In this case, the homeowner hired the contractor (defendant) to convert her garage area into a bedroom and an office. The defendant later hired a subcontractor to perform the electrical rough-in work. At trial, the homeowner’s insurer (plaintiff) presented evidence that the subcontractor, who damaged an existing wire with a drill bit, caused an electrical failure that resulted in a fire. The defendant argued that it could not be held liable for the subcontractor’s alleged negligence because the subcontractor was an independent contractor and, on appeal, the Appellate Court agreed.
In Phila. Indem. Ins. Co., a/s/o Baldwin Real Estate Corp. v. Barker, 2021 U.S. Dist. LEXIS 87642 (N.D.N.Y. May 7, 2021), the United States District Court for the Northern District of New York considered whether the plaintiff, Philadelphia Indemnity Insurance Company (PIIC), a subrogating insurer, could prove its damages claim through the testimony of its adjuster, without an damages expert. The court held that, where the plaintiff’s damages proof was based on repair costs and the defendant offered no expert of its own related to the diminution in fair market value, the plaintiff could prove its damages using the adjuster’s testimony. Continue reading
New York has joined a growing number of jurisdictions ruling that Amazon can be liable for defective products sold by third-party sellers on its website. The rationale for New York’s recent ruling is based upon Amazon’s level of control over the sale of the product. There are three ways which products are sold on Amazon: (1) Amazon sells, processes and ships the product; (2) a third-party sells, processes and ships the product (i.e., Amazon does not take possession of the product); and (3) a third-party sells the product and Amazon “fulfills” the order by storing, processing and shipping the product through its “Fulfillment by Amazon” (FBA) logistical program. The FBA program has been the lynchpin in many of the recent decisions decided against Amazon, including a recent New York case. Under the FBA, the sellers store their inventory at Amazon’s warehouse until the product is purchased, at which time Amazon retrieves the product from its warehouse shelf, packages it, and ships it to the consumer. Accordingly, Amazon has significant control over products “fulfilled” through the FBA. Continue reading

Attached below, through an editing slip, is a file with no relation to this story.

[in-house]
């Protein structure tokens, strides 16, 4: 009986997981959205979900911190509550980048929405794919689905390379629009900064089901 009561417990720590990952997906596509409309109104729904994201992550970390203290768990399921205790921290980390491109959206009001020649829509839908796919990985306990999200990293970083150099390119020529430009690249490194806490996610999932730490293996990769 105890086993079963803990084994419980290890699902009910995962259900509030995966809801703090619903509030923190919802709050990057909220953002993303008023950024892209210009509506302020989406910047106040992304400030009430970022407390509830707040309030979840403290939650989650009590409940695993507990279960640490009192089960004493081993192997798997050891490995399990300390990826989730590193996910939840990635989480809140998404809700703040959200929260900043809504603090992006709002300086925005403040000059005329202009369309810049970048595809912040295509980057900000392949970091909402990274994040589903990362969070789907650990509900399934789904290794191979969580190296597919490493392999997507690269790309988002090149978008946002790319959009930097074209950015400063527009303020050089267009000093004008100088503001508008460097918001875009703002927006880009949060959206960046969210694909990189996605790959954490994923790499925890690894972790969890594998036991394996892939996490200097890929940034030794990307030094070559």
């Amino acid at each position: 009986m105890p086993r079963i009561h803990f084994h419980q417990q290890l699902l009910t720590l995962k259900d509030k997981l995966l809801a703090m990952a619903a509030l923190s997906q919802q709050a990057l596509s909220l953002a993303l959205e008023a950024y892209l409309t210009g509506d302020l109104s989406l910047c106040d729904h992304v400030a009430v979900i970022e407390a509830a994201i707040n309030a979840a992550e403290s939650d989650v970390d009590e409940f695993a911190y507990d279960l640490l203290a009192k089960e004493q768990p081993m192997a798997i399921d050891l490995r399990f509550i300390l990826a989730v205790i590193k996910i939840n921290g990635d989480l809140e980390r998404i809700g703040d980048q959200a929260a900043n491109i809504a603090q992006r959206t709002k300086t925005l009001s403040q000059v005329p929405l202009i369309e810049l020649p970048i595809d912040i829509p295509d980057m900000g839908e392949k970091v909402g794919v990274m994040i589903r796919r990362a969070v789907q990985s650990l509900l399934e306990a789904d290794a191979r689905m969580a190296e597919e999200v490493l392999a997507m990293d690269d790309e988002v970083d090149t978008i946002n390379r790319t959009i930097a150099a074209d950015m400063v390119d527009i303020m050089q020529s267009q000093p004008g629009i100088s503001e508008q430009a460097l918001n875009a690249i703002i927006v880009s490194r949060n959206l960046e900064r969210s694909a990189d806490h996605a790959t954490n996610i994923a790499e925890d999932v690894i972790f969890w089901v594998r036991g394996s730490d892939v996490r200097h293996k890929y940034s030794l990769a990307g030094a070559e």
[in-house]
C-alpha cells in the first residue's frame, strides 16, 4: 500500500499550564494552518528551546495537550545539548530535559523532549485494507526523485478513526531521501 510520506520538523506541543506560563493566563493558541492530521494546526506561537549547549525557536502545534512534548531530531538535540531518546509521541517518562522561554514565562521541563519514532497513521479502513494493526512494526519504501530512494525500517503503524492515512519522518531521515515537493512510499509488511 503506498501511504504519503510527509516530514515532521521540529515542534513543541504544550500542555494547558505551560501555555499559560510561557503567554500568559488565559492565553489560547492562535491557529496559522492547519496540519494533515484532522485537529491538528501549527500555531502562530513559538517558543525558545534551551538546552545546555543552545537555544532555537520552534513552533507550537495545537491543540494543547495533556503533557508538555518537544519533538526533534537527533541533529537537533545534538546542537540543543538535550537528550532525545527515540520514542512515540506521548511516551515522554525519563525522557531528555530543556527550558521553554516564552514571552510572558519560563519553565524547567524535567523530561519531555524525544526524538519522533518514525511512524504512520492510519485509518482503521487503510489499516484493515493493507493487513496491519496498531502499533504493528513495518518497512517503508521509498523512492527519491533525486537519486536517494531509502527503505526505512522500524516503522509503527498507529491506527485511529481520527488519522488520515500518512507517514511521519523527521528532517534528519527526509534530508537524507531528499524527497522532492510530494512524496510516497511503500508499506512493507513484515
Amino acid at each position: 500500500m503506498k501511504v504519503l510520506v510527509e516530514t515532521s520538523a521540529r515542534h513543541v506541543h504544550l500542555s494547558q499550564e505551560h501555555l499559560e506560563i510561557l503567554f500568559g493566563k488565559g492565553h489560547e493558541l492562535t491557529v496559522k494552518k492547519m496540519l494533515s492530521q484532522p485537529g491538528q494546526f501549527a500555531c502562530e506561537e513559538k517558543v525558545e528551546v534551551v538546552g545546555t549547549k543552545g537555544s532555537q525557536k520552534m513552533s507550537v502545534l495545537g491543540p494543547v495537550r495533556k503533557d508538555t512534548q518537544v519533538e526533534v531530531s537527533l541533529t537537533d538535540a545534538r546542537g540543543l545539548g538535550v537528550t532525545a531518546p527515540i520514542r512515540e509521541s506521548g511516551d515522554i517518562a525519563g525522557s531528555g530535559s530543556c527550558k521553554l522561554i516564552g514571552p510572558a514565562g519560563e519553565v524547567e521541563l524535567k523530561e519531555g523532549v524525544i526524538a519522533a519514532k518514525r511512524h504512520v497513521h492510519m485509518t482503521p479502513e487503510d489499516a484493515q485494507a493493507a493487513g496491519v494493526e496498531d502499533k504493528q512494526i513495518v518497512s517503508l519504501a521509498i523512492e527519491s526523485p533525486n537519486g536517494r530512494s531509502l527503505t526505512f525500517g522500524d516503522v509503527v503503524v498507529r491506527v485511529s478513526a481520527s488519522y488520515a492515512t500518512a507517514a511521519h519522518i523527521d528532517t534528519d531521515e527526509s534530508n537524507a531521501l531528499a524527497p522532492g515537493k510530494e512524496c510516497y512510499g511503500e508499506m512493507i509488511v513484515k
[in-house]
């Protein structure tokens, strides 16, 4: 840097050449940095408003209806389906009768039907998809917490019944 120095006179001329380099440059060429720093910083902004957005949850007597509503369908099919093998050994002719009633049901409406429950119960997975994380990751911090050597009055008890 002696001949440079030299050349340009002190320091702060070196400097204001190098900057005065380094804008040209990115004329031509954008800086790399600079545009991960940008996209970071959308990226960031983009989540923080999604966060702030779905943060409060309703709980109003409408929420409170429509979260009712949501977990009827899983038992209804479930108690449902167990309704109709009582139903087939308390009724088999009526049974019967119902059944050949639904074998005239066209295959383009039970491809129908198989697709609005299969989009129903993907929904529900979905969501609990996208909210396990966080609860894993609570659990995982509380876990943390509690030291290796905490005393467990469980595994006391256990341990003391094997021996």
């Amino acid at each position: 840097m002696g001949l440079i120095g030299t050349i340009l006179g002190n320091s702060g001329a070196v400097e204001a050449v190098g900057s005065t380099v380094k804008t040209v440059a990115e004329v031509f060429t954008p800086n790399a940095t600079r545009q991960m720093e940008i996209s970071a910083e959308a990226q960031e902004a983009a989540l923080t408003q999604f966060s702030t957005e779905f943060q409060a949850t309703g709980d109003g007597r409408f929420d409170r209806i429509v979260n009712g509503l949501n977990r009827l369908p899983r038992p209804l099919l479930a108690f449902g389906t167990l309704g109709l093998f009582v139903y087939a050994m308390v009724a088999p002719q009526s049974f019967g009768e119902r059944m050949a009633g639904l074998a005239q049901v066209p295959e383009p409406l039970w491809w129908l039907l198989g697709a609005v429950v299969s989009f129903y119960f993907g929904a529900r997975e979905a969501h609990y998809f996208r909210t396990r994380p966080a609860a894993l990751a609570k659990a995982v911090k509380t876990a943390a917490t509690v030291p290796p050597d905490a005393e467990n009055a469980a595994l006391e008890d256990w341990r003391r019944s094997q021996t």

Although there are times when both parties agree on the need to perform destructive tests on an object, when the parties disagree, the party seeking the destructive tests must justify its request. In Doerrer v. Schreiber Foods, Inc., et al., No. 2017-08582, 2019 N.Y. App. Div. LEXIS 4743, the Second Department of the Supreme Court of New York’s Appellate Division recently explained what a defendant moving to secure destructive testing needs to show in order to perform the testing it seeks. Continue reading
In New York Cent. Mut. Ins. Co. v. TopBuild Home Servs., Inc., 2019 U.S. Dist. LEXIS 69634 (April 24, 2019), the United States District Court for the Eastern District of New York recently held that the “lesser of two” doctrine applies to subrogation actions, thereby limiting property damages to the lesser of repair costs or the property’s diminution in value. Continue reading
In Rodriguez v. City of New York, 2018 N.Y. LEXIS 793, 2018 NY Slip Op. 02287 (Apr. 3, 2018), New York’s Court of Appeals, New York’s highest court, addressed the question of whether a plaintiff, in moving for summary judgment on the issue of the defendant’s liability, also needs to establish the absence of his or her own comparative negligence. In a 4-3 decision, a majority of the court held that, because the plaintiff’s comparative negligence is a matter of damages, not liability, the plaintiff does not bear that burden. Continue reading